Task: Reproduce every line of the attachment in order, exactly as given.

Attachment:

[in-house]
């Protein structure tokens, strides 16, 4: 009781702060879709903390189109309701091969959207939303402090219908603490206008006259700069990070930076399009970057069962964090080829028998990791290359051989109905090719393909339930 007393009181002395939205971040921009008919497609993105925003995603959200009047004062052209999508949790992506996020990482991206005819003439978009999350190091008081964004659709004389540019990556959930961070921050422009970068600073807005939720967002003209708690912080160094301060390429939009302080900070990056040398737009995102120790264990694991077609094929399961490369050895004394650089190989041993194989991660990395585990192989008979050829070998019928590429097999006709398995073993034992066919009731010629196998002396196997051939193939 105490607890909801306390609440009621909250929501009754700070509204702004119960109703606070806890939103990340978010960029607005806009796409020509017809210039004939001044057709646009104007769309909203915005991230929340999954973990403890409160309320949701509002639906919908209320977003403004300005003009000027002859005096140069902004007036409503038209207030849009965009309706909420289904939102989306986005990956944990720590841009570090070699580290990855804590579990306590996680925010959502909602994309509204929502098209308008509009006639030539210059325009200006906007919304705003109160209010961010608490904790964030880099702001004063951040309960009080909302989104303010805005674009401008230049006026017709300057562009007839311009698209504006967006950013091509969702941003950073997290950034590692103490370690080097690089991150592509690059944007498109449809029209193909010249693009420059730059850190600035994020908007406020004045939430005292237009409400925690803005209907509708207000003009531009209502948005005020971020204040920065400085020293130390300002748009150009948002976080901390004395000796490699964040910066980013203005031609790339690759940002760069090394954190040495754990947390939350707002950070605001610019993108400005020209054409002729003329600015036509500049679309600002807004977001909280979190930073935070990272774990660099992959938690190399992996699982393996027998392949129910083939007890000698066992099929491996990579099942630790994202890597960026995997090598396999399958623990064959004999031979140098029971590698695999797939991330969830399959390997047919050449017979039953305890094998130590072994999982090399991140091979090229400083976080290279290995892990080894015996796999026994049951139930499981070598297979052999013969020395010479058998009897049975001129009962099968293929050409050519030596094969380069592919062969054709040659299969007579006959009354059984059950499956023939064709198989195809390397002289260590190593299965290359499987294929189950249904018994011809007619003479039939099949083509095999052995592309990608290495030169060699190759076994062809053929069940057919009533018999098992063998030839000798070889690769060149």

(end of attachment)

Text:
[in-house]
């Protein structure tokens, strides 16, 4: 009781702060879709903390189109309701091969959207939303402090219908603490206008006259700069990070930076399009970057069962964090080829028998990791290359051989109905090719393909339930 007393009181002395939205971040921009008919497609993105925003995603959200009047004062052209999508949790992506996020990482991206005819003439978009999350190091008081964004659709004389540019990556959930961070921050422009970068600073807005939720967002003209708690912080160094301060390429939009302080900070990056040398737009995102120790264990694991077609094929399961490369050895004394650089190989041993194989991660990395585990192989008979050829070998019928590429097999006709398995073993034992066919009731010629196998002396196997051939193939 105490607890909801306390609440009621909250929501009754700070509204702004119960109703606070806890939103990340978010960029607005806009796409020509017809210039004939001044057709646009104007769309909203915005991230929340999954973990403890409160309320949701509002639906919908209320977003403004300005003009000027002859005096140069902004007036409503038209207030849009965009309706909420289904939102989306986005990956944990720590841009570090070699580290990855804590579990306590996680925010959502909602994309509204929502098209308008509009006639030539210059325009200006906007919304705003109160209010961010608490904790964030880099702001004063951040309960009080909302989104303010805005674009401008230049006026017709300057562009007839311009698209504006967006950013091509969702941003950073997290950034590692103490370690080097690089991150592509690059944007498109449809029209193909010249693009420059730059850190600035994020908007406020004045939430005292237009409400925690803005209907509708207000003009531009209502948005005020971020204040920065400085020293130390300002748009150009948002976080901390004395000796490699964040910066980013203005031609790339690759940002760069090394954190040495754990947390939350707002950070605001610019993108400005020209054409002729003329600015036509500049679309600002807004977001909280979190930073935070990272774990660099992959938690190399992996699982393996027998392949129910083939007890000698066992099929491996990579099942630790994202890597960026995997090598396999399958623990064959004999031979140098029971590698695999797939991330969830399959390997047919050449017979039953305890094998130590072994999982090399991140091979090229400083976080290279290995892990080894015996796999026994049951139930499981070598297979052999013969020395010479058998009897049975001129009962099968293929050409050519030596094969380069592919062969054709040659299969007579006959009354059984059950499956023939064709198989195809390397002289260590190593299965290359499987294929189950249904018994011809007619003479039939099949083509095999052995592309990608290495030169060699190759076994062809053929069940057919009533018999098992063998030839000798070889690769060149």